Research

PVP coverMy first book, Plato on the Value of Philosophy: The Art of Argument
in the Gorgias and Phaedrus
 (Cambridge University Press, 2017), offers a comprehensive reading of the relationship between the Gorgias and the Phaedrus — the only two of Plato’s dialogues that focus systematically on the relation between philosophy and rhetoric, and the only two of his dialogues that explain what an “art of argument” must look like.  The book explores the role of human motivation in argument and the role of argument generally in civic life.  The central claim is that the way in which we approach argument for Plato typically reveals something at a deeper level about our desires and motivations, particularly with respect to others.  If we are prone to think of our interactions in the social world as occasions to manipulate or outdo others, then it is natural to think of argument only as a tool of domination.  But Plato, following Socrates, views the proper use of argument as a tool of learning, which requires a quite different attitude towards others.  According to this reading, the key to engaging in argument correctly for Plato is found in his understanding of the human soul.

Some material from the book is available at my Academia site here.  A short essay I wrote for Aeon Magazine touching on themes in the book can be found here.  I’ve also presented various parts of the project at the following meetings:

  • “Vindicating the Philosophical Life in Plato’s Gorgias,” selected for a colloquium session of the Pacific Division Meeting of the American Philosophical Association, San Francisco, CA (March, 2016)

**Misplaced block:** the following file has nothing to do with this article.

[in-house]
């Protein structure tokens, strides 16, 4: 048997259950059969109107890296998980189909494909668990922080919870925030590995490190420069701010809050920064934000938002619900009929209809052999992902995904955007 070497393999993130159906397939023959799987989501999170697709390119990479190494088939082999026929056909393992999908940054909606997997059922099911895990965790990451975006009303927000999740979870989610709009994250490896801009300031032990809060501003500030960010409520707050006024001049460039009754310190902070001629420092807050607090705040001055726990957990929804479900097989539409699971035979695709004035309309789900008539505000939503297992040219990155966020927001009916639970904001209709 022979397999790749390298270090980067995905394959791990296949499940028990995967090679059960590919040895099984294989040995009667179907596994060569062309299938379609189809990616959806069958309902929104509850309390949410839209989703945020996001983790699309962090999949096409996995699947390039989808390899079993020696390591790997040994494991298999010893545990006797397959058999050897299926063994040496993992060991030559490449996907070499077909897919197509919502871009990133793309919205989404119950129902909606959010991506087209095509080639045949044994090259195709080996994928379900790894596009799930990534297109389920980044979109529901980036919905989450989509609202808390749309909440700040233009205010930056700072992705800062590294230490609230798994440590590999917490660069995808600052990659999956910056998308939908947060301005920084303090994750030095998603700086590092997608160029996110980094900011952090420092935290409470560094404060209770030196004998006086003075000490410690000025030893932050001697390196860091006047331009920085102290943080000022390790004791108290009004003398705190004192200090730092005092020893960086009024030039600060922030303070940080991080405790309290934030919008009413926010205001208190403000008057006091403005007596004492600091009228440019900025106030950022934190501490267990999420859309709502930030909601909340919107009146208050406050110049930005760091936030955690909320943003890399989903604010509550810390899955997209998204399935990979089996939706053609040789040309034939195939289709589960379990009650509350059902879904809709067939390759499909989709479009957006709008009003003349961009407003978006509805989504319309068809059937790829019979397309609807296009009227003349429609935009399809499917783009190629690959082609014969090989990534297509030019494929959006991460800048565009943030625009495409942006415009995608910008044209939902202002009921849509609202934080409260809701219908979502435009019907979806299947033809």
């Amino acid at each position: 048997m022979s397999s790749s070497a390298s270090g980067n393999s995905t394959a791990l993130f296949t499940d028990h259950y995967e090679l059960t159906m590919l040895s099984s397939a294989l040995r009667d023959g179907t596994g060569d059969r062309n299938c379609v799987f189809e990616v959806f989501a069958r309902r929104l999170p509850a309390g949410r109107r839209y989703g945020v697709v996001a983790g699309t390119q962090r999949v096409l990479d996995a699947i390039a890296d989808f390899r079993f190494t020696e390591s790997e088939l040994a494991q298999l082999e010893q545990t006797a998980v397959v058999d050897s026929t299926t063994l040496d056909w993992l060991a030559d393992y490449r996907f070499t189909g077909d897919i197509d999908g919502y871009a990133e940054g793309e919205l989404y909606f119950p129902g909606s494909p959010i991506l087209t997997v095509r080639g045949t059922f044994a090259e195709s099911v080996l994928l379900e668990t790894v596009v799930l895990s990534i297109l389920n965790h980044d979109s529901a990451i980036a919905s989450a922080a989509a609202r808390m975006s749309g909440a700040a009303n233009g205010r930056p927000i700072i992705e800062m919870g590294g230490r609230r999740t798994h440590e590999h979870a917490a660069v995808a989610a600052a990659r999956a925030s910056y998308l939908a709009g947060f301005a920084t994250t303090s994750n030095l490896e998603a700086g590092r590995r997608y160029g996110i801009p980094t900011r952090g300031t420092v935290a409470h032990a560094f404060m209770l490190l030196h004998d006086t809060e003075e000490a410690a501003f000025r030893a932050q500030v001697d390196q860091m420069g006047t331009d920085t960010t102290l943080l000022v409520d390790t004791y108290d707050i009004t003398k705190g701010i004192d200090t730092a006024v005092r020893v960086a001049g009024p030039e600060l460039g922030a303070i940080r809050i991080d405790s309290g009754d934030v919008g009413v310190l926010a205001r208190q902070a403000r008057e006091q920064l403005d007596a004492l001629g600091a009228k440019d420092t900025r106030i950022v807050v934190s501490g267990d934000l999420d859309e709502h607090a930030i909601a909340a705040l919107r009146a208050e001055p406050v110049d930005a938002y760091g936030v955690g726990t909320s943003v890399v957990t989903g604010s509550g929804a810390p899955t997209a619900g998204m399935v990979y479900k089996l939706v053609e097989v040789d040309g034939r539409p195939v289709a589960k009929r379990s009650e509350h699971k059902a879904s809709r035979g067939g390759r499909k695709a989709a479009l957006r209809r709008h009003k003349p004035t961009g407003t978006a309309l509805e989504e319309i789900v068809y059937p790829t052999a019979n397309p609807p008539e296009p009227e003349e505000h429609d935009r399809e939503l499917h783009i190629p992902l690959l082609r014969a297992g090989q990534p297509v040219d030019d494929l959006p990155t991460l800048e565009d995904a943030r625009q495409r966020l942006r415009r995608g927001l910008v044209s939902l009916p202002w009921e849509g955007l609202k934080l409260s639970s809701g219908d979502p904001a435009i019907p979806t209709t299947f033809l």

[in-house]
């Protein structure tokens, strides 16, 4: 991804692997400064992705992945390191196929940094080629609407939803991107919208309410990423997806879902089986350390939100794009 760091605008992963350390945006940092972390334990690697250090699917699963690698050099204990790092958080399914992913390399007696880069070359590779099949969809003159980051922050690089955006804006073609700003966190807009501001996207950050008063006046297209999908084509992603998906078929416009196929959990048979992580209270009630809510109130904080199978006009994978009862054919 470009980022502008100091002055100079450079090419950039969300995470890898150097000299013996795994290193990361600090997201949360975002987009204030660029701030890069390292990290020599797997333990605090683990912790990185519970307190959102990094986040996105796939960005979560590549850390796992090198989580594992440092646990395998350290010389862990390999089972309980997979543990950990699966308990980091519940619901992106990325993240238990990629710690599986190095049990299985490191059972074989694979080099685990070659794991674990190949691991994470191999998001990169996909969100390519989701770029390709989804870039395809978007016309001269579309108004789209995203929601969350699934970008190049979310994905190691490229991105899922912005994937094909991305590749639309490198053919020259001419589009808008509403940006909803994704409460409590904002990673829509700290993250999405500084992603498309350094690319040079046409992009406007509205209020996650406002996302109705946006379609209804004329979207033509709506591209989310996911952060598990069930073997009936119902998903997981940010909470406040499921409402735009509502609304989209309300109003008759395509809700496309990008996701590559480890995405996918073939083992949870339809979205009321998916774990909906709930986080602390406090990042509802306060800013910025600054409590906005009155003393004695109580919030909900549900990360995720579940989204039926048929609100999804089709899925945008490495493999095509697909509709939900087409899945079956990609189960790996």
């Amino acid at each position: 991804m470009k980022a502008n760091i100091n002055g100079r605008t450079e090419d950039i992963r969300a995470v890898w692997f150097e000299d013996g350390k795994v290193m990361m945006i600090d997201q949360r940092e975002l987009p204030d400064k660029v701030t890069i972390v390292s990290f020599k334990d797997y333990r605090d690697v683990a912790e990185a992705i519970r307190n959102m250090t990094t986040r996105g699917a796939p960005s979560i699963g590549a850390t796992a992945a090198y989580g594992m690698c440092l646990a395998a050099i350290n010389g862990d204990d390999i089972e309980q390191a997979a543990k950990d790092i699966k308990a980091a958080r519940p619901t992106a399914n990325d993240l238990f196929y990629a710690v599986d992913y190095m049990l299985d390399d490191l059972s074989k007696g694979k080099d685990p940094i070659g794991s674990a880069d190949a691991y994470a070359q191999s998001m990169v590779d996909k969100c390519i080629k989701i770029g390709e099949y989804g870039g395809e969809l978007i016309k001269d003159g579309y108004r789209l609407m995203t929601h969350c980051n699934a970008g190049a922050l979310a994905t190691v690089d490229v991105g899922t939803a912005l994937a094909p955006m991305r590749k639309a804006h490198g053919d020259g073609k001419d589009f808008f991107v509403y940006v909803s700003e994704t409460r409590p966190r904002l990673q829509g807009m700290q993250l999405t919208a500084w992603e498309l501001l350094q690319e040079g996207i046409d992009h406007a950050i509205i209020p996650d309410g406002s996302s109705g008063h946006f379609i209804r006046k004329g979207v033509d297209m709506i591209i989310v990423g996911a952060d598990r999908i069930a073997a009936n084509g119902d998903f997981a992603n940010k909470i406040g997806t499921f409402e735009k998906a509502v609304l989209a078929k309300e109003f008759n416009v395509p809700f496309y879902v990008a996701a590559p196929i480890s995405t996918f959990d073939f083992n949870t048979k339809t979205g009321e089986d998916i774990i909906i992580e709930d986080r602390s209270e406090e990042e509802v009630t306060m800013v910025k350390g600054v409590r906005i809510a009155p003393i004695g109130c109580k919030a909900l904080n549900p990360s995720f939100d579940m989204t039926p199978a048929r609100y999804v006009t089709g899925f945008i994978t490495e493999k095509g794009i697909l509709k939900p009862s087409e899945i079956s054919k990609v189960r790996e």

• “Plato on Soul Leading,” selected for a colloquium session of the Central Division Meeting of the American Philosophical Association, Chicago, IL (March, 2016)
  • “The Contradictions of Callicles,” selected for a colloquium session of the Central Division Meeting of the American Philosophical Association, Chicago, IL (February, 2014)
  • “Socrates and Gorgias on the Aims of Argument,” selected for a symposium session of the Pacific Division Meeting of the American Philosophical Association, San Francisco, CA (March, 2013)
  • “From Philologia to Philosophia,” selected for the 1st U.S. Regional Meeting of the International Plato Society, Plato’s Moral Psychology, University of Michigan, MI (October, 2012)
  • “Reason and Value in Plato,” selected for a colloquium session of the Central Division Meeting of the American Philosophical Association, Chicago, IL (February, 2012)
  • “Reason and Value in Plato,” selected for the 11th Annual Meeting of the Ancient Philosophy Society, Sundance, UT (April, 2011)

My other line of interest in Plato concerns his views in metaphysics and epistemology, and their relation to his views on philosophical method.  I’m especially intrigued by his treatment of this topic in three later-period dialogues, the TheaetetusSophist, and Statesman, whose philosophical and dramatic connections have been a source of puzzlement for me since I first explored them in my doctoral dissertation.